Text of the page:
“The Runabout” by Kristine Kathryn Rusch is the first complete, non-serialized novel ever published in Asimov’s. Engrossing. Detailed. Imaginative. I had never heard of the author’s Diving series before reading this. I should have. It is good. Really good. 5000 years into the future of a still farther advanced future, the female owner of The Lost Souls Corporation is running another operation within the Boneyard, a massive location in deep space filled with hundred, thousands, possibly tens of thousands of apparently derelict vessels owned by the mysterious Fleet. However Fleet has all but disappeared, leaving the Lost Souls Corporation in this unique time and place to scavenge this treasure trove of potential history and technical knowledge. The Boneyard is just one of the many remnants of the vast organization that once ruled this part of the galaxy. During their first dive into their targeted ship for this mission, something goes wrong and a rapid exit is made. Upon closer examination of the mission data, a much smaller ship, a runabout, is identified as the source of the anomalies of both time and space. This leads to a second dive that resulted in significant injuries to the participating divers, leading to third dive to confirm that the ship’s anacapa drive had been deactivated before the runabout mysteriously self-activates and disappears into foldspace. Amazing character construction, building a plot that riveted me almost from the moment it began. I will now absolutely have to read the preceding titles and I cannot wait to see what will come as a result of The Runabout.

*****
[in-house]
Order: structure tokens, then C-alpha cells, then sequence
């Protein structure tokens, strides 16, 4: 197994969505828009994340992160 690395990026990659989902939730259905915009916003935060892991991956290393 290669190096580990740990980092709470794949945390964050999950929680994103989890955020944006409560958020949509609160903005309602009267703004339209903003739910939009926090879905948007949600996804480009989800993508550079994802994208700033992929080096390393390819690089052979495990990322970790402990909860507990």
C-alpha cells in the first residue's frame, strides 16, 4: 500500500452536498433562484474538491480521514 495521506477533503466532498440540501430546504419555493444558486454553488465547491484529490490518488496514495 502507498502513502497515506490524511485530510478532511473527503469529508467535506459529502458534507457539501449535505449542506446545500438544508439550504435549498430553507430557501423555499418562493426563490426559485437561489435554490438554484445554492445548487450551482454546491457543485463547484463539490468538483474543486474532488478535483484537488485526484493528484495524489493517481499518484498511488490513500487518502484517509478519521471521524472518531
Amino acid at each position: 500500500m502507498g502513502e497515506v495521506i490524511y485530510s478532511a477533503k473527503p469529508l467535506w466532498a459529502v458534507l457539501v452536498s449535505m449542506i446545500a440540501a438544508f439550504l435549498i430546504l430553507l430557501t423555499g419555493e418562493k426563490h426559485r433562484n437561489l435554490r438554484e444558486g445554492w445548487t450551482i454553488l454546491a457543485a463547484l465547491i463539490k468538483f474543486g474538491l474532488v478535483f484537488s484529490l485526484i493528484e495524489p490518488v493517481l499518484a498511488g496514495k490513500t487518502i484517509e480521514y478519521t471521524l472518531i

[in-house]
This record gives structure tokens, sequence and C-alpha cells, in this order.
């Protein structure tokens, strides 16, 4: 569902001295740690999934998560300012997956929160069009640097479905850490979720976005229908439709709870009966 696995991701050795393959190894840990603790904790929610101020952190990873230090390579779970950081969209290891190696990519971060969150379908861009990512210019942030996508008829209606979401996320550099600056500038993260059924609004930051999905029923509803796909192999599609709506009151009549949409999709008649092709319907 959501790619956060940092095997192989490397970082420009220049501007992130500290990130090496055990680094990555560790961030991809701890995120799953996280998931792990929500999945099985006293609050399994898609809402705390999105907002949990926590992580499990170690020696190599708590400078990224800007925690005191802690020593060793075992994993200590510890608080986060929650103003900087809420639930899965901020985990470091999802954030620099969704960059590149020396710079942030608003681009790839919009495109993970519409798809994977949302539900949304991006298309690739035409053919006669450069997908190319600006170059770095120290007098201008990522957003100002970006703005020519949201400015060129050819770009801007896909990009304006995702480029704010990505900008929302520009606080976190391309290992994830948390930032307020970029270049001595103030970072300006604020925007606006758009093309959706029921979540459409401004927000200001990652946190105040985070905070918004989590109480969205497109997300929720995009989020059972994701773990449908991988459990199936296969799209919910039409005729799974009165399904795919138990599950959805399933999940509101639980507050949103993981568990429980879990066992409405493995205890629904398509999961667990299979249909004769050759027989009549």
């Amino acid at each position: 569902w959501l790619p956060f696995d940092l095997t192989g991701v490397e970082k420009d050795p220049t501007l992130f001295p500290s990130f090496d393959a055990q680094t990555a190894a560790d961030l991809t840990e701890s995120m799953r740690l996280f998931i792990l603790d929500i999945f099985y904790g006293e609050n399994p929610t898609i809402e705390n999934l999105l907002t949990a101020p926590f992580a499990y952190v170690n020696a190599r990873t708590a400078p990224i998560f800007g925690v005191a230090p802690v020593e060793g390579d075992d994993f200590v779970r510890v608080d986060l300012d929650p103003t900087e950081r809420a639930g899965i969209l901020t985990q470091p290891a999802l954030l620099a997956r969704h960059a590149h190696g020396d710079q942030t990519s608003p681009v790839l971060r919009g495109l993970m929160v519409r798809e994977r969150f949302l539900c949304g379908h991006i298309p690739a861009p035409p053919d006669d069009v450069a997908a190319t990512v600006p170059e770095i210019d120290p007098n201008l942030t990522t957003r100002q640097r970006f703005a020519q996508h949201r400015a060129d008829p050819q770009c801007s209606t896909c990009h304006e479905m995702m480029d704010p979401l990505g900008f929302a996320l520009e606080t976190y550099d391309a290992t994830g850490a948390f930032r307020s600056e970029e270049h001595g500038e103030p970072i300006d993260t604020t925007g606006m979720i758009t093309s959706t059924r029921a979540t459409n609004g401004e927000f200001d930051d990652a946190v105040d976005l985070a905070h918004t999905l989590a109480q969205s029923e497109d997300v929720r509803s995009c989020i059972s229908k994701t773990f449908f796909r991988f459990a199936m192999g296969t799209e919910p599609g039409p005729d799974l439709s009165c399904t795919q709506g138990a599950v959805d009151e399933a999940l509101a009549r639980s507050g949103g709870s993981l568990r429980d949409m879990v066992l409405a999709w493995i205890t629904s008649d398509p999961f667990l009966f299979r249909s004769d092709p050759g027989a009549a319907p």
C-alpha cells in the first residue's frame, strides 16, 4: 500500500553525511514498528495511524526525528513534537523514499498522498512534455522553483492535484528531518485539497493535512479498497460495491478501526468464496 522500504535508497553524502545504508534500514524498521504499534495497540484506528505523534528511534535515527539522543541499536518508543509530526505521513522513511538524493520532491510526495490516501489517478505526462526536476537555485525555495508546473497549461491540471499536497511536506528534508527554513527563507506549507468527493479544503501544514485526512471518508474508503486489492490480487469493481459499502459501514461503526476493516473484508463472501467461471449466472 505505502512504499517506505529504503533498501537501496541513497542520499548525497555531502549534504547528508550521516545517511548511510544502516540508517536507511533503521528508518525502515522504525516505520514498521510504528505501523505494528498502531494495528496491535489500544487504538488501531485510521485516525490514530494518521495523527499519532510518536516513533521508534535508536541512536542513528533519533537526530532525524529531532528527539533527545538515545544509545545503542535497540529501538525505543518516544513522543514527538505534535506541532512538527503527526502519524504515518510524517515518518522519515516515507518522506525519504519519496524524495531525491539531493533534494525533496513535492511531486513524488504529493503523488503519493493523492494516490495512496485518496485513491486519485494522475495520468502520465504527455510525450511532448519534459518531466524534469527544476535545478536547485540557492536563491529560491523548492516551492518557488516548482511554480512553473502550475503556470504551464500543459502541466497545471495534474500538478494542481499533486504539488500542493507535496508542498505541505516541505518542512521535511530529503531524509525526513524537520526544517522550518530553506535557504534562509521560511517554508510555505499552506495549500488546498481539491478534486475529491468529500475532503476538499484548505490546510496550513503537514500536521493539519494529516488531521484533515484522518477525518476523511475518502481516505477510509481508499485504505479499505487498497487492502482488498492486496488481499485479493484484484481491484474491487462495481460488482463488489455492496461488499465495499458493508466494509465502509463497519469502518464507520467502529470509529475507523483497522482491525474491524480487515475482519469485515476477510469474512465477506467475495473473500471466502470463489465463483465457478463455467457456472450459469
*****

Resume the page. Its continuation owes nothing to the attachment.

I have enjoyed this issue of Asimov’s Science Fiction. Who would have guessed that the most memorable story would be the documentary of Charlie Manson’s cultish depravity 10 years into the future? Only to be completely outmatched by a unique first for Asimov’s! Truly a welcome stellar journey. I look forward to another in the near future!
Eric Kimminau is a BBS geek turned IT professional seeking those of like mind and character with whom he may share in wit and wisdom.